50 shots to go, don’t panic.
As the final deadline is getting closer and closer (more exciting, riveting, mind-warping news about that soon!) everything seems to be moving at light speed. almost the entire movie is animated and ready for further reviews and improvements, the environments are completed, final scenes set up, lit and composited to shape what’s going to be the first Open Movie of the Blender Institute: Big Buck Bunny!
*ehem* now that the PR-talk part of my brain is satisfied…
An essential part of the “finals”-process is the blender node compositor (aka. “noodle” – editing). A couple of weeks ago Nathan kissed the animation team goodbye and was transformed into a node-wrangler wizard. He is currently helping me to take the files from the animation- and environment department apart and assemble them back in compositing.
There are multiple reasons for utilizing a compositing pipeline that is integrated tightly into the rendering process:
- many scenes are way to complex to be rendered in one single pass (trees, leaves, bushes, grass, fur, feathers, huge textures, matte paintings)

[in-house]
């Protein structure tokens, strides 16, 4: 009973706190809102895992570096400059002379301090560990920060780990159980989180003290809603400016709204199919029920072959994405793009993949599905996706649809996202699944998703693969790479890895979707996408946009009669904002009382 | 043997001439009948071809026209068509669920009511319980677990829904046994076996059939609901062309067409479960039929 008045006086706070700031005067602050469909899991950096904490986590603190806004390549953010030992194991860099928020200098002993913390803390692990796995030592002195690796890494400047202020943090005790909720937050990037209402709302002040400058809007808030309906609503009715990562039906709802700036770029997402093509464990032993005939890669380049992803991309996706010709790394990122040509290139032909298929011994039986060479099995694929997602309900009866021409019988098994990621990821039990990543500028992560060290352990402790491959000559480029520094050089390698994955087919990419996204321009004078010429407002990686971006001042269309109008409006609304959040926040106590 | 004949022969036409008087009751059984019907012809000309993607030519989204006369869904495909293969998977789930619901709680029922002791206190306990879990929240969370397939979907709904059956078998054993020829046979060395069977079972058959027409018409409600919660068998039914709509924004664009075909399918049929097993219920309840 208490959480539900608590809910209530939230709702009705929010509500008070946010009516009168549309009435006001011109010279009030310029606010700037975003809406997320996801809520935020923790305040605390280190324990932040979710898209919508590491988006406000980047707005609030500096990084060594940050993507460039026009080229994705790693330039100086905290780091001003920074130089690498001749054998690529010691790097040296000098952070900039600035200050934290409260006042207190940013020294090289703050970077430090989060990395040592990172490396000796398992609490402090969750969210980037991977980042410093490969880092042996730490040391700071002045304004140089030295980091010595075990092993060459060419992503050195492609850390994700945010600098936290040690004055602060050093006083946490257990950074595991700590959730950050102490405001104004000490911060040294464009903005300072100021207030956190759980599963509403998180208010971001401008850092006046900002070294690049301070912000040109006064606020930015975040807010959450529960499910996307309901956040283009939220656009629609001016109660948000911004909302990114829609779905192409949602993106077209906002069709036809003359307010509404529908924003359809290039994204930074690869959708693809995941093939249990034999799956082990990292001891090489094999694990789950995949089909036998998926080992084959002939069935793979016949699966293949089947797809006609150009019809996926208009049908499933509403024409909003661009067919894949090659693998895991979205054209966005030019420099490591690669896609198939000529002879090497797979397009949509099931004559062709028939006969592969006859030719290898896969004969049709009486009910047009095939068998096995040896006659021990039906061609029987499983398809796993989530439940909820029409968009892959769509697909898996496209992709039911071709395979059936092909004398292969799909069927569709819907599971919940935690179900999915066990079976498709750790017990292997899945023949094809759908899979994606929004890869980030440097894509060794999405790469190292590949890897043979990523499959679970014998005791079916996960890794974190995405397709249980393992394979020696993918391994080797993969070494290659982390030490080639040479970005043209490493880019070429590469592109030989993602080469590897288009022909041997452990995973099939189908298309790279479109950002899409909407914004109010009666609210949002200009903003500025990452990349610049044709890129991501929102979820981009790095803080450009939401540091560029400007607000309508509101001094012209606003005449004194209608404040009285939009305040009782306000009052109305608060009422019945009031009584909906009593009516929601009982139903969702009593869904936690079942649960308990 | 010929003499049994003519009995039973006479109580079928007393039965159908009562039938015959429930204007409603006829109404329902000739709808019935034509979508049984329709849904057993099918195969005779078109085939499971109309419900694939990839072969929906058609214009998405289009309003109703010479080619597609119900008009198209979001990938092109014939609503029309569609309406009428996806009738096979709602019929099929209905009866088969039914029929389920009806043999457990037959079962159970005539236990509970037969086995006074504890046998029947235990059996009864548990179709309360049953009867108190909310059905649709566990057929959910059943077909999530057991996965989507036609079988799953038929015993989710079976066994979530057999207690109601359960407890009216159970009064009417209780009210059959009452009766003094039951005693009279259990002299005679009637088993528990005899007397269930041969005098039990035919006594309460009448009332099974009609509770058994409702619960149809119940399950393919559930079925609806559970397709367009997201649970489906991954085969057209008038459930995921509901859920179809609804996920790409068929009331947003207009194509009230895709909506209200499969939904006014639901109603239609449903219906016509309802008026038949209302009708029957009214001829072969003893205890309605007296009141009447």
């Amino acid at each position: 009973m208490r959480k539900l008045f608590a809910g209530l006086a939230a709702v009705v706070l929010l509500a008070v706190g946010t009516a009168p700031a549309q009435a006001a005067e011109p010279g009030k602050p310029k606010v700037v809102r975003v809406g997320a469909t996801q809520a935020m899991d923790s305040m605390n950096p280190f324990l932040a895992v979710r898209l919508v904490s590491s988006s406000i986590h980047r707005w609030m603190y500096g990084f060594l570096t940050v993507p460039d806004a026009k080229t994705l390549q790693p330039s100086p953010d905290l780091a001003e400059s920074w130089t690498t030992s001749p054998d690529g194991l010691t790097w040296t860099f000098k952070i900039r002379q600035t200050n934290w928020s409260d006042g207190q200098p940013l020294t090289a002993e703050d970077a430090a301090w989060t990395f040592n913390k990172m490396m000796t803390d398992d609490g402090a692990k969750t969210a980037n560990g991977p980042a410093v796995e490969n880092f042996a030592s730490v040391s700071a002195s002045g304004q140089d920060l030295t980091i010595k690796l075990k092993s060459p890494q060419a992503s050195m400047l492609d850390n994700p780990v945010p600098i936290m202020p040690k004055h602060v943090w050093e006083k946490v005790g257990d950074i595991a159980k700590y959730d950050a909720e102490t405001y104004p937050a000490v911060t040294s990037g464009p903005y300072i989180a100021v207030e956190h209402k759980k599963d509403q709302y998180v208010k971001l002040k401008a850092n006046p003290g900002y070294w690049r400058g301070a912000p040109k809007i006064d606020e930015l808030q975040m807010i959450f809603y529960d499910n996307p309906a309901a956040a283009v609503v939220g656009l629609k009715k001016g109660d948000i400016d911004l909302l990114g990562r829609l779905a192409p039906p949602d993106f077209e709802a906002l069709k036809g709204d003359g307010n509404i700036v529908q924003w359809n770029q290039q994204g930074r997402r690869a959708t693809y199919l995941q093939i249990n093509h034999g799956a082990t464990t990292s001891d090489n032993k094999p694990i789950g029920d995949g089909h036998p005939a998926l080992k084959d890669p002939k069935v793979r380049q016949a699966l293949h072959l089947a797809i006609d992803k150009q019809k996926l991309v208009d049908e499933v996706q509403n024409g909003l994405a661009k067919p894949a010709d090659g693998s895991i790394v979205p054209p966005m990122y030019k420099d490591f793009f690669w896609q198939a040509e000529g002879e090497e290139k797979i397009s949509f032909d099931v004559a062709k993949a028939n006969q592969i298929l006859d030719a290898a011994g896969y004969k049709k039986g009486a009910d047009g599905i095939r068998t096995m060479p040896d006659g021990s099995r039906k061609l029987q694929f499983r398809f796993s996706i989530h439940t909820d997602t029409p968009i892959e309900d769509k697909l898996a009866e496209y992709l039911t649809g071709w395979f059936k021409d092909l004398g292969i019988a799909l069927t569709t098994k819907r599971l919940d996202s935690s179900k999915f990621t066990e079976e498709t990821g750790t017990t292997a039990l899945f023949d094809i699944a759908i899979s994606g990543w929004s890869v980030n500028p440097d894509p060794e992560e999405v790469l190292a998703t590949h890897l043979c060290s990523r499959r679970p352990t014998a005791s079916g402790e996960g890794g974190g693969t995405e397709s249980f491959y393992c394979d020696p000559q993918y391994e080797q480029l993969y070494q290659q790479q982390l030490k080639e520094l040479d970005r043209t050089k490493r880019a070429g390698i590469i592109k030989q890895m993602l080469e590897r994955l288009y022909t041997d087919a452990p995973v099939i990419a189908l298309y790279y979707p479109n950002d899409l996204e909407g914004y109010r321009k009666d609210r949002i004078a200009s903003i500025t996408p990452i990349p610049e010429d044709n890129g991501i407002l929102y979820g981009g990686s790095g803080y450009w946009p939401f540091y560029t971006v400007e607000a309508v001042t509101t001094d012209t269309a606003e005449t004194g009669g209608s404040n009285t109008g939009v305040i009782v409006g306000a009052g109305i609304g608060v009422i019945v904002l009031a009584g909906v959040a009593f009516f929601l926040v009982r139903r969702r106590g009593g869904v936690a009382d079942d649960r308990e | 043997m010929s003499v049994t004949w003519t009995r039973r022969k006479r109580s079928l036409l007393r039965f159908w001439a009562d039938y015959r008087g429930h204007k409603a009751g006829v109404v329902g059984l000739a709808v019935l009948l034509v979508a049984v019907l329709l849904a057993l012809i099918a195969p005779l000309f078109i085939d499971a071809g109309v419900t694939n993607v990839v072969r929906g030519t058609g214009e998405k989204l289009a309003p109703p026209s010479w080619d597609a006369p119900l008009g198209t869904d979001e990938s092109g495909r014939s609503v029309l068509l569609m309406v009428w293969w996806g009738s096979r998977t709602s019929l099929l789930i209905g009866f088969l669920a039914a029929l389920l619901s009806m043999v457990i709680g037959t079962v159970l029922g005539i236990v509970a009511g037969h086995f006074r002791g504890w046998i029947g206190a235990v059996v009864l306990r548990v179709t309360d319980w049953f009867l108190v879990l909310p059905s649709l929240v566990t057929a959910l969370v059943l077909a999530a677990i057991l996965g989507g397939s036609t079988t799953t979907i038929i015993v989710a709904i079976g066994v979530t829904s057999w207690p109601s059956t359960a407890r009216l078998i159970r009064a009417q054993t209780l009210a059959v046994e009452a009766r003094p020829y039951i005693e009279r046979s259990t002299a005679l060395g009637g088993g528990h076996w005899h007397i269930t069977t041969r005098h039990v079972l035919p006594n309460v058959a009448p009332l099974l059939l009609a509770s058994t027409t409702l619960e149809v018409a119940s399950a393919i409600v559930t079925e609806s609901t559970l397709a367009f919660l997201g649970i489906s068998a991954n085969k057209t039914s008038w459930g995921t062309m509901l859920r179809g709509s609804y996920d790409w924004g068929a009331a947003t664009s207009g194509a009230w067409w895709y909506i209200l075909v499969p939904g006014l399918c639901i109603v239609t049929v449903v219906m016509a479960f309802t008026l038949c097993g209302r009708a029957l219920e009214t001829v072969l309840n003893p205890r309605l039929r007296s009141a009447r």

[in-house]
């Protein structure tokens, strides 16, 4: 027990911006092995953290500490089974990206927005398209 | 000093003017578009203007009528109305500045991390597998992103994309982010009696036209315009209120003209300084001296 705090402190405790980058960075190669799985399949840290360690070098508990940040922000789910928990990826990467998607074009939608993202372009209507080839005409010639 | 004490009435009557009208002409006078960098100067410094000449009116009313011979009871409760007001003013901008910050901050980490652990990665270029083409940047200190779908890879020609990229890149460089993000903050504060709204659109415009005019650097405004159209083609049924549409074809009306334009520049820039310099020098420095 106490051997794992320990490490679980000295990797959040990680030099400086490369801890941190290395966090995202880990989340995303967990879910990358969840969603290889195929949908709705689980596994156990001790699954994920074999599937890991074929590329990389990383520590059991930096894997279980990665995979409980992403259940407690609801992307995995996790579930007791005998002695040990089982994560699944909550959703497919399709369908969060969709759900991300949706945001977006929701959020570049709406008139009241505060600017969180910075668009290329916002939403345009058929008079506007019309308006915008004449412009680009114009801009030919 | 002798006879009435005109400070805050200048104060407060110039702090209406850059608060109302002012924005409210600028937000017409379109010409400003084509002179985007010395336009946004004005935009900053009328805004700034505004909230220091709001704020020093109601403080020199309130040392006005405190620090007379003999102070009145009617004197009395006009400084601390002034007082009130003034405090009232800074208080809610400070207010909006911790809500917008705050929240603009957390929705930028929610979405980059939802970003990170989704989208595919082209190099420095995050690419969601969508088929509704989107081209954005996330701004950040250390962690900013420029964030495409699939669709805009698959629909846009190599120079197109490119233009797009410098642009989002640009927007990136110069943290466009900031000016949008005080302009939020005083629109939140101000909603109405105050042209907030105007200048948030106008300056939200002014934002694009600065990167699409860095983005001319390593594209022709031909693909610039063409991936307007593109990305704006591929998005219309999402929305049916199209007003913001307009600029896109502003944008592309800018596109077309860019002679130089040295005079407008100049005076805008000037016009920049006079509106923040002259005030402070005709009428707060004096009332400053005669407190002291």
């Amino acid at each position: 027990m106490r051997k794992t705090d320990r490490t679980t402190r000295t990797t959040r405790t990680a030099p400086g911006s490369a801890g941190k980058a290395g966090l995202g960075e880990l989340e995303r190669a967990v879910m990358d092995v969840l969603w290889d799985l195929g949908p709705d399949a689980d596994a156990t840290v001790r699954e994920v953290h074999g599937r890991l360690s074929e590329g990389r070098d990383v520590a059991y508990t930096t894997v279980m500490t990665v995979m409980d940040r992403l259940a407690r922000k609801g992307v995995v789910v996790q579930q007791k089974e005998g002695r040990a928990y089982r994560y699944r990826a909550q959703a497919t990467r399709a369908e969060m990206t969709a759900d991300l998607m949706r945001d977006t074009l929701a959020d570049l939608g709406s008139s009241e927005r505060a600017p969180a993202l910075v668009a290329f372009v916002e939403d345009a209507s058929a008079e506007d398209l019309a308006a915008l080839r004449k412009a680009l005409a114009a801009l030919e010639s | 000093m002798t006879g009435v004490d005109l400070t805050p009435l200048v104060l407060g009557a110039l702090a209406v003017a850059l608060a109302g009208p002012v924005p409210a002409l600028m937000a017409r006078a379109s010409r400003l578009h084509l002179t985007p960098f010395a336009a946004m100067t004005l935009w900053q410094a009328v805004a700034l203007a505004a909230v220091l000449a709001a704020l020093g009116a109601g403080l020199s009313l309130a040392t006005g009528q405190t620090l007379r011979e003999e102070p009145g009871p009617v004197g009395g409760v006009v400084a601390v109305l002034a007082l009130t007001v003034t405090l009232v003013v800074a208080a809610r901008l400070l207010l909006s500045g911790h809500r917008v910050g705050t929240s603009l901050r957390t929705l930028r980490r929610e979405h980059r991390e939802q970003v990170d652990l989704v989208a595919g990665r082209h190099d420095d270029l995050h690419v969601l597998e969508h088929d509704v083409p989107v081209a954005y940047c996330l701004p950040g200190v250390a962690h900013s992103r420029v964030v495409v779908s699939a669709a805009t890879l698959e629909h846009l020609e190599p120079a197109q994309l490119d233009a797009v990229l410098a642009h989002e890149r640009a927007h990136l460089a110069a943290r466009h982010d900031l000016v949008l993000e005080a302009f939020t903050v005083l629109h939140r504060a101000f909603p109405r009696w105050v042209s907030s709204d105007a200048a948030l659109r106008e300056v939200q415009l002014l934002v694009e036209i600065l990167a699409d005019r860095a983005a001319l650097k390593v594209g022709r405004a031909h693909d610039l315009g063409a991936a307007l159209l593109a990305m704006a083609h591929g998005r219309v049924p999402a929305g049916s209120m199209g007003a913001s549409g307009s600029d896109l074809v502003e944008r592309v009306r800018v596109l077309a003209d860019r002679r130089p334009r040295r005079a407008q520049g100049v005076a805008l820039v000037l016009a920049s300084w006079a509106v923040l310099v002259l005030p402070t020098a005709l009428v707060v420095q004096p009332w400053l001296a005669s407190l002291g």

- a rather annoying limitation of blender is that it does not handle motion blur and depth of field inside the rendering process very well, they have to be done in post. luckily blender has one of the most powerful 2D vector motion blur effects available, now with a new option to make curved motion blur (arcs are an essential tool in character animation)
- characters and scene elements often require individual color and effect treatments that go beyond lighting and exposure adjustments. after all, this is a cartoon!
- the anti-aliasing process is done after post-processing on ALL the rendering samples for extra crisp image quality (the new FSA option), also useful in masking and layer-seperation.
Here is a small step-by-step insight into this process: